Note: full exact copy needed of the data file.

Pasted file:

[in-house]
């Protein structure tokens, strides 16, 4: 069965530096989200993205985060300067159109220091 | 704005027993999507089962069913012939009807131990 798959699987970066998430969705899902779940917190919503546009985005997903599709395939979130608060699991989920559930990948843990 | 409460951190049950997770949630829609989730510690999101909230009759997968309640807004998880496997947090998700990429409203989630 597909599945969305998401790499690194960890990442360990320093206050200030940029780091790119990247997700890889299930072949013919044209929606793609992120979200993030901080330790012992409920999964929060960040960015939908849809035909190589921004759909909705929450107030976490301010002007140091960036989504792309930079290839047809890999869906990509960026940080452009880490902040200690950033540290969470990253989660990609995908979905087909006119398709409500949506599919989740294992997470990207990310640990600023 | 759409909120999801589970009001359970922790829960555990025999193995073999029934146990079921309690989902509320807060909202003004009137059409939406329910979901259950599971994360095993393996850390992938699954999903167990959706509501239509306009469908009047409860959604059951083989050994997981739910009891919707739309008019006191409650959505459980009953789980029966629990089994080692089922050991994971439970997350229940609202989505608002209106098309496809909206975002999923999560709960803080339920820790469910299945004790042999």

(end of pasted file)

[in-house]
């Protein structure tokens, strides 16, 4: 069965530096989200993205985060300067159109220091 | 704005027993999507089962069913012939009807131990 798959699987970066998430969705899902779940917190919503546009985005997903599709395939979130608060699991989920559930990948843990 | 409460951190049950997770949630829609989730510690999101909230009759997968309640807004998880496997947090998700990429409203989630 597909599945969305998401790499690194960890990442360990320093206050200030940029780091790119990247997700890889299930072949013919044209929606793609992120979200993030901080330790012992409920999964929060960040960015939908849809035909190589921004759909909705929450107030976490301010002007140091960036989504792309930079290839047809890999869906990509960026940080452009880490902040200690950033540290969470990253989660990609995908979905087909006119398709409500949506599919989740294992997470990207990310640990600023 | 759409909120999801589970009001359970922790829960555990025999193995073999029934146990079921309690989902509320807060909202003004009137059409939406329910979901259950599971994360095993393996850390992938699954999903167990959706509501239509306009469908009047409860959604059951083989050994997981739910009891919707739309008019006191409650959505459980009953789980029966629990089994080692089922050991994971439970997350229940609202989505608002209106098309496809909206975002999923999560709960803080339920820790469910299945004790042999």